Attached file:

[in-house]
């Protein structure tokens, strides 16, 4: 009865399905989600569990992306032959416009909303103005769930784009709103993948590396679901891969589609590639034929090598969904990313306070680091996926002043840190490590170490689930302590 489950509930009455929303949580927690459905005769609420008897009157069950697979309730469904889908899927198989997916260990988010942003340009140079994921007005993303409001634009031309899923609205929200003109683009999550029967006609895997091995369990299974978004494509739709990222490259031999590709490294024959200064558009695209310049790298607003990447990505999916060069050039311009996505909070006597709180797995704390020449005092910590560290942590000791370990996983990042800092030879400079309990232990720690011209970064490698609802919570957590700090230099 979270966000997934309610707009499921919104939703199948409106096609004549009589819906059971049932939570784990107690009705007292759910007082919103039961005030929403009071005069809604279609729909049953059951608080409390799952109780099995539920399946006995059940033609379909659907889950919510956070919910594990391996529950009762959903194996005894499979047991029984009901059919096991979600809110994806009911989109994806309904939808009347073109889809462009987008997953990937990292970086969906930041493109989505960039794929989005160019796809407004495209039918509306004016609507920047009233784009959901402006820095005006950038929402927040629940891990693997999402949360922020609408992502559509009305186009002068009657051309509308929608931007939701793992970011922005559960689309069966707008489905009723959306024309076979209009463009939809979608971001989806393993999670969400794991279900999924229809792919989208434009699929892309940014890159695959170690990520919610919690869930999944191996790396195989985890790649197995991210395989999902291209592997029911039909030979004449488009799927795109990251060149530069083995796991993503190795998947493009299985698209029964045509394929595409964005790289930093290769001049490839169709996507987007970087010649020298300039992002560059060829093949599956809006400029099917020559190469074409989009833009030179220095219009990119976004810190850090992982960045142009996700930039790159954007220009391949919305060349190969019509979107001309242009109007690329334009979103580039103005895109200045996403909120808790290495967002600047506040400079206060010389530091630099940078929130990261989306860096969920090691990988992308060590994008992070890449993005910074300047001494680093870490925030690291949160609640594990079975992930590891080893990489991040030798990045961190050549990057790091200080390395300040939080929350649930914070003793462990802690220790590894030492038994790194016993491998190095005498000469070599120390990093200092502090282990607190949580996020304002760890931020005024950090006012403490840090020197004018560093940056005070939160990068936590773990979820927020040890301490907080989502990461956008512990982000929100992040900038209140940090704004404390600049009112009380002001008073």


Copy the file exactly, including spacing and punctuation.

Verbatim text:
[in-house]
């Protein structure tokens, strides 16, 4: 009865399905989600569990992306032959416009909303103005769930784009709103993948590396679901891969589609590639034929090598969904990313306070680091996926002043840190490590170490689930302590 489950509930009455929303949580927690459905005769609420008897009157069950697979309730469904889908899927198989997916260990988010942003340009140079994921007005993303409001634009031309899923609205929200003109683009999550029967006609895997091995369990299974978004494509739709990222490259031999590709490294024959200064558009695209310049790298607003990447990505999916060069050039311009996505909070006597709180797995704390020449005092910590560290942590000791370990996983990042800092030879400079309990232990720690011209970064490698609802919570957590700090230099 979270966000997934309610707009499921919104939703199948409106096609004549009589819906059971049932939570784990107690009705007292759910007082919103039961005030929403009071005069809604279609729909049953059951608080409390799952109780099995539920399946006995059940033609379909659907889950919510956070919910594990391996529950009762959903194996005894499979047991029984009901059919096991979600809110994806009911989109994806309904939808009347073109889809462009987008997953990937990292970086969906930041493109989505960039794929989005160019796809407004495209039918509306004016609507920047009233784009959901402006820095005006950038929402927040629940891990693997999402949360922020609408992502559509009305186009002068009657051309509308929608931007939701793992970011922005559960689309069966707008489905009723959306024309076979209009463009939809979608971001989806393993999670969400794991279900999924229809792919989208434009699929892309940014890159695959170690990520919610919690869930999944191996790396195989985890790649197995991210395989999902291209592997029911039909030979004449488009799927795109990251060149530069083995796991993503190795998947493009299985698209029964045509394929595409964005790289930093290769001049490839169709996507987007970087010649020298300039992002560059060829093949599956809006400029099917020559190469074409989009833009030179220095219009990119976004810190850090992982960045142009996700930039790159954007220009391949919305060349190969019509979107001309242009109007690329334009979103580039103005895109200045996403909120808790290495967002600047506040400079206060010389530091630099940078929130990261989306860096969920090691990988992308060590994008992070890449993005910074300047001494680093870490925030690291949160609640594990079975992930590891080893990489991040030798990045961190050549990057790091200080390395300040939080929350649930914070003793462990802690220790590894030492038994790194016993491998190095005498000469070599120390990093200092502090282990607190949580996020304002760890931020005024950090006012403490840090020197004018560093940056005070939160990068936590773990979820927020040890301490907080989502990461956008512990982000929100992040900038209140940090704004404390600049009112009380002001008073």